Structure and features
|Frame||Size||Rear module slots|
|Mini||45 × 118 × 9.7 mm||2 × 5|
|Medium||68 × 141 × 9.7 mm||3 × 6|
|Large||91 × 164 × 9.7 mm||4 × 7|
Ara Smartphones are built using modules inserted into metal endoskeletal frames known as "endos". The frame will be the only component in an Ara Smartphone made by Google. It acts as the switch to the on-device network linking all the modules together. Two frame sizes will be available at first: "mini", a frame about the size of a Nokia 3310 and "medium", about the size of a LG Nexus 5. In the future, a "large" frame about the size of a Samsung Galaxy Note 3 will be available. Frames have slots on the front for the display and other modules. On the back are additional slots for modules. Each frame is expected to cost around US$15. The data from the modules can be transferred at up to 10gigabits/sec per connection. The 2×2 modules have two connections and will allow up to 20gigabits/sec. This is to defer its obsolescence as long as possible.
Modules can provide common smartphone features, such as cameras and speakers, but can also provide more specialized features, such as medical devices, receipt printers, laser pointers, pico projectors, night vision sensors, or game controller buttons. Each slot on the frame will accept any module of the correct size. The front slots are of various heights and take up the whole width of the frame. The rear slots come in standard sizes of 1×1, 1×2 and 2×2. Modules can be hot-swapped without turning the phone off. The frame also includes a small backup battery so the main battery can be hot-swapped. Modules are secured with electropermanent magnets. The enclosures of the modules were planned to be 3D-printed, but due to the lack of development in the technology Google opted instead for a customizable molded case.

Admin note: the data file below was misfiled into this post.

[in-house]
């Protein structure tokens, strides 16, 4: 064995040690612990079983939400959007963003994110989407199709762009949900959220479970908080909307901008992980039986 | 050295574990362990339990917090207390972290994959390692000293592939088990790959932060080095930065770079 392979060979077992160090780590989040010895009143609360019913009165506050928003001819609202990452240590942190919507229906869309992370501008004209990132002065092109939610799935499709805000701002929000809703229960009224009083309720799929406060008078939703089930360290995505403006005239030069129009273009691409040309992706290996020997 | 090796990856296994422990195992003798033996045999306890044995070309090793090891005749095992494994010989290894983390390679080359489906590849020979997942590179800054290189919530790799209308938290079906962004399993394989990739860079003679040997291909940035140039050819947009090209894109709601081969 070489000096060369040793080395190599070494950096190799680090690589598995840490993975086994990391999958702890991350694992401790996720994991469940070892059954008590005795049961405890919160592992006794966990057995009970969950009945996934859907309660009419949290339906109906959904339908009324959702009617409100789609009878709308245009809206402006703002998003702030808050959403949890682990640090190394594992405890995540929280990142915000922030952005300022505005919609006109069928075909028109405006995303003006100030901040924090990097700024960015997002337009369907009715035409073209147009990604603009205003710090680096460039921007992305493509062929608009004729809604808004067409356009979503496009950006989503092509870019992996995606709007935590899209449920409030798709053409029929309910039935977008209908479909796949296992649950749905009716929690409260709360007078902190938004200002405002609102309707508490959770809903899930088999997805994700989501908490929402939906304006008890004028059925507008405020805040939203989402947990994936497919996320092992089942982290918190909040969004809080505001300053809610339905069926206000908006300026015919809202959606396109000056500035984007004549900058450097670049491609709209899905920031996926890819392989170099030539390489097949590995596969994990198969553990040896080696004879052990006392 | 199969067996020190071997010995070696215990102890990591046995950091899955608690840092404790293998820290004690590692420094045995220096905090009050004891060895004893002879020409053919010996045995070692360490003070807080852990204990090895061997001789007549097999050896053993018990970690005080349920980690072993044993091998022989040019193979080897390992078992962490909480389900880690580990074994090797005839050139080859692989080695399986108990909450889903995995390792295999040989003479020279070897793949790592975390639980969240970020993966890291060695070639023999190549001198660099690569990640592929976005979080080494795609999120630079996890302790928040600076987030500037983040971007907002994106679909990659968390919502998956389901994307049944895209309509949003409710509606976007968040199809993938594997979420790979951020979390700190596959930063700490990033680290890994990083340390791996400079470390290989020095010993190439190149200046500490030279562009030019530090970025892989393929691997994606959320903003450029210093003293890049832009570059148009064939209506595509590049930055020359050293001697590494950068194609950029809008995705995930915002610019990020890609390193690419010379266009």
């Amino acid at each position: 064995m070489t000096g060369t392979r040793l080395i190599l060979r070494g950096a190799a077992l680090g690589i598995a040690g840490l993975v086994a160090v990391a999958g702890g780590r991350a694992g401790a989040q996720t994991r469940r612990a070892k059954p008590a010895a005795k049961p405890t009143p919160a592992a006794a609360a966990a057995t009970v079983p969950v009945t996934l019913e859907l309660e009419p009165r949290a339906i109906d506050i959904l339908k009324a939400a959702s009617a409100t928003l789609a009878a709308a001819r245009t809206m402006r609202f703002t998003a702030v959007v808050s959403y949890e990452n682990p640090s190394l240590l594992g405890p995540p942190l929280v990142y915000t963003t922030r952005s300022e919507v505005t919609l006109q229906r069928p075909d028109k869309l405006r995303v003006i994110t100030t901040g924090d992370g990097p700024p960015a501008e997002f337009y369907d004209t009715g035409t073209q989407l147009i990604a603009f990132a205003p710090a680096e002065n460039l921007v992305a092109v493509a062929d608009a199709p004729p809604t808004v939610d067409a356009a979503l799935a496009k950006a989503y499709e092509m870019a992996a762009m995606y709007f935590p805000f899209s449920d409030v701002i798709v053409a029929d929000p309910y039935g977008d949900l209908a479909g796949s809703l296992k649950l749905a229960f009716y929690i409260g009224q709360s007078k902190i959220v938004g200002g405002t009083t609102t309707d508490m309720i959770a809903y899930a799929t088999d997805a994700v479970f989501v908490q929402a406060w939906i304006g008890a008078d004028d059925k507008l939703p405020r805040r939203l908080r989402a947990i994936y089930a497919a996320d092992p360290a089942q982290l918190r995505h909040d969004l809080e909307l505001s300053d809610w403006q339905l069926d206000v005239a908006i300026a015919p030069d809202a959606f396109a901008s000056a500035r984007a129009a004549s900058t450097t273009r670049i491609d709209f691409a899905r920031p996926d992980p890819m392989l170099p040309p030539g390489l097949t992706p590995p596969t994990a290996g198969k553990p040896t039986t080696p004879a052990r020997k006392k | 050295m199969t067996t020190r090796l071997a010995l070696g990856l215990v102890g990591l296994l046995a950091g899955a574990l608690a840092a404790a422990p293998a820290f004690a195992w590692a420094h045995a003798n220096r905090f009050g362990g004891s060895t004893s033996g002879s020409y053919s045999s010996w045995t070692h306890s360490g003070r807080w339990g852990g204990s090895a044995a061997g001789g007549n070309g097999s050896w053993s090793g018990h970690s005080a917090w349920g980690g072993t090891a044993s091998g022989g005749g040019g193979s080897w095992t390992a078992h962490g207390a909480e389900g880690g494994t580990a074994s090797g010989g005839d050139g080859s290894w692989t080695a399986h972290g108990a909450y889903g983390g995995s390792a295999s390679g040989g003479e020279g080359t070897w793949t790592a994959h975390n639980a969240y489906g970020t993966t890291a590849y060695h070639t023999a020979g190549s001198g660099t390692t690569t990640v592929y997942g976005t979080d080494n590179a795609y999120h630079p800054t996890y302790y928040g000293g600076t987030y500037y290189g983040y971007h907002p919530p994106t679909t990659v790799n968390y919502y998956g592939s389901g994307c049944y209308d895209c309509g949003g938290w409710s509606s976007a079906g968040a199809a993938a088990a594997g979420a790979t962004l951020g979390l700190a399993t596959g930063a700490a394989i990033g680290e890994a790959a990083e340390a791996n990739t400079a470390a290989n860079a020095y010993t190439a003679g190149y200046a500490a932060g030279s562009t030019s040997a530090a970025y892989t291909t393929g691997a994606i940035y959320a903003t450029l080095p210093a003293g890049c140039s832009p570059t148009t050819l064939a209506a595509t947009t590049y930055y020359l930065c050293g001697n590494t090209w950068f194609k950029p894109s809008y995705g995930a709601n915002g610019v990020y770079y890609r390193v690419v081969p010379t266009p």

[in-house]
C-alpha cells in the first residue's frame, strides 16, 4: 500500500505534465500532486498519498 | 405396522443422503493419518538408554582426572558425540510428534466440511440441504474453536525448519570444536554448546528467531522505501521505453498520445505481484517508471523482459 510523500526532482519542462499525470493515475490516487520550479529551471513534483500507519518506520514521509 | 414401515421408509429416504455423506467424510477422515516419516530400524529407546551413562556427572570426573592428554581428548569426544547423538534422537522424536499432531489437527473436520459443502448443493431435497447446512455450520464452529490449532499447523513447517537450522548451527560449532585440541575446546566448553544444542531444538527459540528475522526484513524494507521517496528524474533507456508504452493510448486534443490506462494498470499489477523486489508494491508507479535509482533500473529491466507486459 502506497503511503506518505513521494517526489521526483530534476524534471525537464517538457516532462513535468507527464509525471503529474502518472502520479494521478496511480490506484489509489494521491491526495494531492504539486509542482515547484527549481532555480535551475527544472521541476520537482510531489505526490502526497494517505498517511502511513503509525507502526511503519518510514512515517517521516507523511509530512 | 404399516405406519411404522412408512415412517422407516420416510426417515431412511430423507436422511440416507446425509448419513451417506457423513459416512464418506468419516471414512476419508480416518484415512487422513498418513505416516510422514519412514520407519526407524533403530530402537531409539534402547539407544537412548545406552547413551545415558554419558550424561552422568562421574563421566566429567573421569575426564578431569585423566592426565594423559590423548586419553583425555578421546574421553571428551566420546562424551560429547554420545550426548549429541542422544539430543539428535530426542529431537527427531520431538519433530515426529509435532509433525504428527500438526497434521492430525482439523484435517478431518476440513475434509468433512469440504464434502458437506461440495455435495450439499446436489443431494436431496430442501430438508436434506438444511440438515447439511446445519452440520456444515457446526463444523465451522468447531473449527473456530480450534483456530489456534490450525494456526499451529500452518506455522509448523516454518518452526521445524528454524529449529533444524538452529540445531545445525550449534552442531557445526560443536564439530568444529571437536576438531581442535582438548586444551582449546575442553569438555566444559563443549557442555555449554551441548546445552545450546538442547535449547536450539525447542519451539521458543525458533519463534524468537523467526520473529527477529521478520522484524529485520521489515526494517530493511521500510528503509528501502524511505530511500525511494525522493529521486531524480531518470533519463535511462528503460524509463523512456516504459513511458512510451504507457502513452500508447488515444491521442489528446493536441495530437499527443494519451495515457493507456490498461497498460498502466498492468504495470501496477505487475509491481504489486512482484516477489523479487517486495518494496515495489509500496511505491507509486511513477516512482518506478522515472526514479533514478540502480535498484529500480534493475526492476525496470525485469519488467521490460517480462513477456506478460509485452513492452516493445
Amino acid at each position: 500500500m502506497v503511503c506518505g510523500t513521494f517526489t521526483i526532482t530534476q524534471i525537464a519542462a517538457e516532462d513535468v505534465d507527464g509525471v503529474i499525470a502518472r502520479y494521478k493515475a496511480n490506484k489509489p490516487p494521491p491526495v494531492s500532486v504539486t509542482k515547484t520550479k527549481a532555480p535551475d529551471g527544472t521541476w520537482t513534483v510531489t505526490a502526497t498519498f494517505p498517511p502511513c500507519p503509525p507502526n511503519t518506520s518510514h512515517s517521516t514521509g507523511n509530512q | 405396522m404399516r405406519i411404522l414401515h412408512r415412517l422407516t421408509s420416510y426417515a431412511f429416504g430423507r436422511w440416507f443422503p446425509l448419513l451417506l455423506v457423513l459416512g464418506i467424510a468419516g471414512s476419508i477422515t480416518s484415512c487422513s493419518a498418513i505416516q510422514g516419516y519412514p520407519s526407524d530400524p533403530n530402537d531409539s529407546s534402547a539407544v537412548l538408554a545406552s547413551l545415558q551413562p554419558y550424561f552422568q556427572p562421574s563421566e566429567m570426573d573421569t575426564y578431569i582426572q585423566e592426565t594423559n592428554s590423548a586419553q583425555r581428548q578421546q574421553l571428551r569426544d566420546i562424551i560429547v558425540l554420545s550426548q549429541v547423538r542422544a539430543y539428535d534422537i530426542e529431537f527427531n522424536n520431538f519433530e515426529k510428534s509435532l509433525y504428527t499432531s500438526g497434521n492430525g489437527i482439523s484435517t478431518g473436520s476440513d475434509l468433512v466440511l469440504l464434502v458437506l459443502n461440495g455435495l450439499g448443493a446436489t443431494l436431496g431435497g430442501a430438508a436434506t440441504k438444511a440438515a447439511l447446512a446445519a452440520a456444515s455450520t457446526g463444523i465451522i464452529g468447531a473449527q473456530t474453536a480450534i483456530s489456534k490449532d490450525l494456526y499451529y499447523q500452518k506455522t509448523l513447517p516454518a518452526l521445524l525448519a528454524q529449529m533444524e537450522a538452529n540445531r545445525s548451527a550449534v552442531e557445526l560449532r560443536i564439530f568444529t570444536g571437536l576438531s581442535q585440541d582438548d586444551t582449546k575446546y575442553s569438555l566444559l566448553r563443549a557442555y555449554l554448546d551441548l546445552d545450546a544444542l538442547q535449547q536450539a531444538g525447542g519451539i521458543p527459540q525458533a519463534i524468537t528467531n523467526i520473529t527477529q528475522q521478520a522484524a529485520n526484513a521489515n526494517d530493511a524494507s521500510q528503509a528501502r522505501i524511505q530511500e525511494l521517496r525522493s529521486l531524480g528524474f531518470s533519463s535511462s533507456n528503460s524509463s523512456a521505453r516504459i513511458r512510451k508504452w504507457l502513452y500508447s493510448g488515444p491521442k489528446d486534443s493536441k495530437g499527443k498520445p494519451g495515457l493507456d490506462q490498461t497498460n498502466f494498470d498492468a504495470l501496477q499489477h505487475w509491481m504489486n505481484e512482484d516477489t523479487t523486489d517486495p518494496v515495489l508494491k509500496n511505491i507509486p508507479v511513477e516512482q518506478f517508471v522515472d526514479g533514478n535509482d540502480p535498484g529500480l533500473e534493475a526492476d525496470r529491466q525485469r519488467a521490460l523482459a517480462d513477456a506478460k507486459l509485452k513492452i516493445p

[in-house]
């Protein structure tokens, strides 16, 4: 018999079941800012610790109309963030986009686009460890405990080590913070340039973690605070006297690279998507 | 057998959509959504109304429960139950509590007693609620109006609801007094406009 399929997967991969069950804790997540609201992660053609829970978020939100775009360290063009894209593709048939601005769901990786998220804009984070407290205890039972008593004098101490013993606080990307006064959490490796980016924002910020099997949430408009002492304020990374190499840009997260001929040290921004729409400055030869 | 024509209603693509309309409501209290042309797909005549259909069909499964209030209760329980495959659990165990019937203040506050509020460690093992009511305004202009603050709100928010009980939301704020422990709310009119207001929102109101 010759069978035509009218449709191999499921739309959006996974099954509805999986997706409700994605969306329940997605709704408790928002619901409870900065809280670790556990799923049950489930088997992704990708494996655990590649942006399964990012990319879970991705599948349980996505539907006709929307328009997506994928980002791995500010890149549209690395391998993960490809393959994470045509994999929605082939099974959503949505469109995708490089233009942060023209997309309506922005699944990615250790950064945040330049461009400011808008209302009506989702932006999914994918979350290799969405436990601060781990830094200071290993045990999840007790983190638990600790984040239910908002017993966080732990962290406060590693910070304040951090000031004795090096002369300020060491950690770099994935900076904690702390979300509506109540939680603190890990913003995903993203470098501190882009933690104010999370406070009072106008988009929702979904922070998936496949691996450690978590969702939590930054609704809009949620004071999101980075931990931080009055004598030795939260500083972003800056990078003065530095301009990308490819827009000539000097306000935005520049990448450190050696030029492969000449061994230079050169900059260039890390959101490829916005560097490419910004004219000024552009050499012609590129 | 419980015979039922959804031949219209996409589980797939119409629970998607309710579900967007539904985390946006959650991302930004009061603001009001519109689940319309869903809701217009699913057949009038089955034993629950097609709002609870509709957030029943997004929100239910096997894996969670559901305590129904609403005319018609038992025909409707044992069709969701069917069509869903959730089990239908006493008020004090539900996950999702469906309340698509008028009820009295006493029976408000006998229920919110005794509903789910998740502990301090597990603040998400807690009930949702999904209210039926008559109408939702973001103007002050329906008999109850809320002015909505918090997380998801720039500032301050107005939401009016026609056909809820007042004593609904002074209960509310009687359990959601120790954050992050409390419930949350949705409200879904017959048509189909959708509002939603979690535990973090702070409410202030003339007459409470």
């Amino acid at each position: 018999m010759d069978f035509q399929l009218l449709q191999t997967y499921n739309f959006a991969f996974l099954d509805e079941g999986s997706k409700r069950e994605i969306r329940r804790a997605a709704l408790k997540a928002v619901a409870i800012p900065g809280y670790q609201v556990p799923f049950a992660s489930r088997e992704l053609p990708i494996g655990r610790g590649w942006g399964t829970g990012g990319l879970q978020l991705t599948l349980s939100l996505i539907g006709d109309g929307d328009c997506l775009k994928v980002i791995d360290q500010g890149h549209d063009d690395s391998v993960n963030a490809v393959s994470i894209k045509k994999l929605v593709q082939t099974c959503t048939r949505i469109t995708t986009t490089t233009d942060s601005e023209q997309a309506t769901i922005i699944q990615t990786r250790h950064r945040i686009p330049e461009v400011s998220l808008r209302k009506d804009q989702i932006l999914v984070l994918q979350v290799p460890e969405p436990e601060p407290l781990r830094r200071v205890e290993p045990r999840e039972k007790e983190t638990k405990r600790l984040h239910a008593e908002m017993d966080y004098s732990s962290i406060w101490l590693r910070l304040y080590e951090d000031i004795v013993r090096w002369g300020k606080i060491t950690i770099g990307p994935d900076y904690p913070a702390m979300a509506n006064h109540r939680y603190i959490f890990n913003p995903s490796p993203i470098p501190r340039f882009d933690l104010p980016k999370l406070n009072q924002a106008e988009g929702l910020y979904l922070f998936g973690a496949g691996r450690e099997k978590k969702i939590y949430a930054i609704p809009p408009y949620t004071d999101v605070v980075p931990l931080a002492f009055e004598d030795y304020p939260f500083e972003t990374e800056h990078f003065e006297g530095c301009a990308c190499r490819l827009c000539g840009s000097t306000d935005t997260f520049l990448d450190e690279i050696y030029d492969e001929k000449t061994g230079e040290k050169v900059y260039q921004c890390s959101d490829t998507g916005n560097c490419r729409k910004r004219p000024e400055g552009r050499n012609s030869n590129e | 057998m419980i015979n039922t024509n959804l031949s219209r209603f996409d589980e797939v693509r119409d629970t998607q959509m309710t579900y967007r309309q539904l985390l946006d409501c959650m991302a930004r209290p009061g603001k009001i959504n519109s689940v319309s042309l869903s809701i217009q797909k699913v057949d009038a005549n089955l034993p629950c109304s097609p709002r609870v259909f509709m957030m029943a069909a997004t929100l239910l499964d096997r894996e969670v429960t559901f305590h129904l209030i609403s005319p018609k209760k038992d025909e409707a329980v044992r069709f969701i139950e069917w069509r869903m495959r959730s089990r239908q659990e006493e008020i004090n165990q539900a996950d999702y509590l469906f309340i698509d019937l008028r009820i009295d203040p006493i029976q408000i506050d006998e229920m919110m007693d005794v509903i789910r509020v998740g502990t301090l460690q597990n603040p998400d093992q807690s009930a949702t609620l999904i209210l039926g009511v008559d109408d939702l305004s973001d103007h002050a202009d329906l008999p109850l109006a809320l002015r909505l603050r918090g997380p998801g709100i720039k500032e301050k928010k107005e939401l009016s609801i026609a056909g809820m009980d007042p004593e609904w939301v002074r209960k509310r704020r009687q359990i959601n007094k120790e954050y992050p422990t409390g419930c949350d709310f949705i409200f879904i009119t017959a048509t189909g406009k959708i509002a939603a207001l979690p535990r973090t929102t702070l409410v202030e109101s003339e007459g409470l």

Modules will be available both at an official Google store and at third-party stores. Ara Smartphones will only accept official modules by default, but users can change a software setting to enable unofficial modules. This is similar to how Android handles app installations.